(CNSNews.com) -- The United States is not “overly concerned” about the Iraqi government detaining a “handful of U.S. contractors” over visas and paperwork, State Department spokesman Mark Toner told reporters on Tuesday.
Back on Jan. 11, the U.S. Embassy in Baghdad issued an “emergency warning” for U.S. citizens in Iraq, informing them “not [to] attempt movements about the country in the absence of valid, current permits and paperwork.”
On Sunday, Jan. 15, the International Stability Operations Association (ISOA), an organization that represents contractors in Iraq, sent a letter to Secretary of State Hillary Rodham Clinton asking her to intervene regarding the Iraqi government’s detention of foreign contractors, the Financial Times reported.
At Tuesday’s briefing, in response to a question about the contractors, Toner said: “Our understanding is there’s been a handful of U.S. contractors that have been involved in this. Apparently, what’s going on here – and obviously, this is a situation that we’re watching closely – but this appears to be nothing more than Iraqi officials who are certainly operating out of an abundance of caution given the recent spate of violence in Baghdad and surroundings in carrying out their duties.”
“Obviously, the old U.S.-Iraqi security agreement expired on December 31st so there’s been a number of adjustments in visa accreditation and vehicle registration, weapons permitting, as well as other procedures,” said Toner. “So all this is coming into play. But all these people have been released after – or let go or allowed to continue after being detained. So we’re not overly concerned right now. We think this is, again, added bureaucracy coupled with, as I said, an abundance of caution.”
Later, Toner added, “As of December 31st, we’ve embarked on a new relationship with the Iraqi Government. There are bureaucratic elements of this relationship that need to be refined and worked out and obviously coupled with a very changeable security environment, that these individuals, that – rather the Iraqi officials are trying to maintain security but also make sure that they’re following the letter of the law. So I wouldn’t read too much into these detentions, if you will.”
The spokesman could not specifically say whether the “handful of U.S. contractors” who have been detained include U.S. citizens or individuals from other countries working for U.S. government contractors.
“Whether we’re talking about American citizens,” said Toner, “my understanding, it’s been a handful, but a handful of who I’m not sure.”
On Jan. 11, the U.S. Embassy in Baghdad asked that “all U.S. citizens living and working in Iraq carefully review their immigration status and other permits to operate in Iraq and not attempt movements about the country in the absence of valid, current permits and paperwork.”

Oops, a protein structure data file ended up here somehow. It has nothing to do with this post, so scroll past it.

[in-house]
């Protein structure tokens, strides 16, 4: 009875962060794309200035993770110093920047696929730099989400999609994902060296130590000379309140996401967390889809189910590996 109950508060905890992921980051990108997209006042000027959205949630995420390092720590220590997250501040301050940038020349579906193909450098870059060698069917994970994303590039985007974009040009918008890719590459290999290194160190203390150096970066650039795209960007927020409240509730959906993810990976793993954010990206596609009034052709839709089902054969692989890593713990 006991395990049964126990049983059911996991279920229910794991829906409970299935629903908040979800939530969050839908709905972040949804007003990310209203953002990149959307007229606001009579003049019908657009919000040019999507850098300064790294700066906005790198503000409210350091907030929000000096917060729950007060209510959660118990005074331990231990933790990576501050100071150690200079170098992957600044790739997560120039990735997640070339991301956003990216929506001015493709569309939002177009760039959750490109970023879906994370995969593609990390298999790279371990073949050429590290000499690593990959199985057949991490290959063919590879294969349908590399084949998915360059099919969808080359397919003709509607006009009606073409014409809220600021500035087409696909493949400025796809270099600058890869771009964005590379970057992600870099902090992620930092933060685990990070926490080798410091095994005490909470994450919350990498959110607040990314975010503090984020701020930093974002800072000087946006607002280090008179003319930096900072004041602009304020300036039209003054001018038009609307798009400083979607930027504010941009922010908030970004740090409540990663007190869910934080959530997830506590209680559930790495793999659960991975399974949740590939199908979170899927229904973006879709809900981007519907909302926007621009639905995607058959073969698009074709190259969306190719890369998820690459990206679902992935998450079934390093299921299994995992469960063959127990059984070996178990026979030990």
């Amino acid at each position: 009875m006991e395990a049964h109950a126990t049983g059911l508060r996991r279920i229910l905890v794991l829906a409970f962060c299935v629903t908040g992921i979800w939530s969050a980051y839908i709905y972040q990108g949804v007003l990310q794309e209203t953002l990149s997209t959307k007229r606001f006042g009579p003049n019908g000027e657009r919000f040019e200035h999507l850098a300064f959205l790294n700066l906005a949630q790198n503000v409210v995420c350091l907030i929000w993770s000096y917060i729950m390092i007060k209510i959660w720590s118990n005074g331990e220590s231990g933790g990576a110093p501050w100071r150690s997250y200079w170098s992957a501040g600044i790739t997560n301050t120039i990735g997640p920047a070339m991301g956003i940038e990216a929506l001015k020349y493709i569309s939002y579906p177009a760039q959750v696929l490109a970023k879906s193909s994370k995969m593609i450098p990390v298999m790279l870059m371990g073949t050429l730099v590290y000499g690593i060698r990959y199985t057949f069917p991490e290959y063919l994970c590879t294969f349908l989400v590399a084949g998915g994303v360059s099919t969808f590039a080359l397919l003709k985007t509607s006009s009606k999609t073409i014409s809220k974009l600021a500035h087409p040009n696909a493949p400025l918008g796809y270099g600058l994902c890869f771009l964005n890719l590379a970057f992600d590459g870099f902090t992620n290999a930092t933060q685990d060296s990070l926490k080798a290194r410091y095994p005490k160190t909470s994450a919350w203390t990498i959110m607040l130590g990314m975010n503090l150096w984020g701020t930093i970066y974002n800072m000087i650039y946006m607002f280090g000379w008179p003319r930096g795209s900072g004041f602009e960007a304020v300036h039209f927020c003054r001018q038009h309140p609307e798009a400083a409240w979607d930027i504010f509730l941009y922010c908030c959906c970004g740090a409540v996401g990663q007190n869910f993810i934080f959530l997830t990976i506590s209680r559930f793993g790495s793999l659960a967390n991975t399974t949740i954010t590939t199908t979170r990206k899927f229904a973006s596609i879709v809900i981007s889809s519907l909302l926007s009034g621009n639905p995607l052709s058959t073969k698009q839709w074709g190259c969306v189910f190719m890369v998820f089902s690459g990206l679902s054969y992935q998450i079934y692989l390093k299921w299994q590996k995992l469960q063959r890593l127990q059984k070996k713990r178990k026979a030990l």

“The U.S. Embassy is aware of cases where discrepancies in permits or paperwork have resulted in legal action, including detention, by Iraqi police and other entities,” read the statement. “Detentions often last 24-96 hours or more. The Embassy’s ability to respond to situations in which U.S. citizens are arrested or otherwise detained throughout Iraq is limited, including in and around Baghdad.”
According to the Financial Times, in the letter to State Secretary Clinton, the ISOA stated, “We want to ensure that you are aware of the seriousness of this issue and the impact it is having on our members’ ability to support the transition and government programs in Iraq and ask your assistance in working with the government of Iraq to reach a prompt solution.”
“The government of Iraq has neither renewed 2011 visas nor issued new 2012 visas,” the organization told Clinton in the letter, adding that, “Approved movements have been subject to stops, detentions, and confiscation of equipment without justification.”
According to the Financial Times, ISOA President David Brooks estimated that the number of foreign contractors detained by the Iraqi government in “recent weeks” is in the “low hundreds.”
Nevertheless, the State Department today downplayed the seriousness of the Iraqi government’s actions.
There are “some very clear tensions underway in Iraq on the political scene. They’re working through these tensions,” said Toner. “It’s important that they continue, all sides of the political spectrum talk to each other and work constructively together.”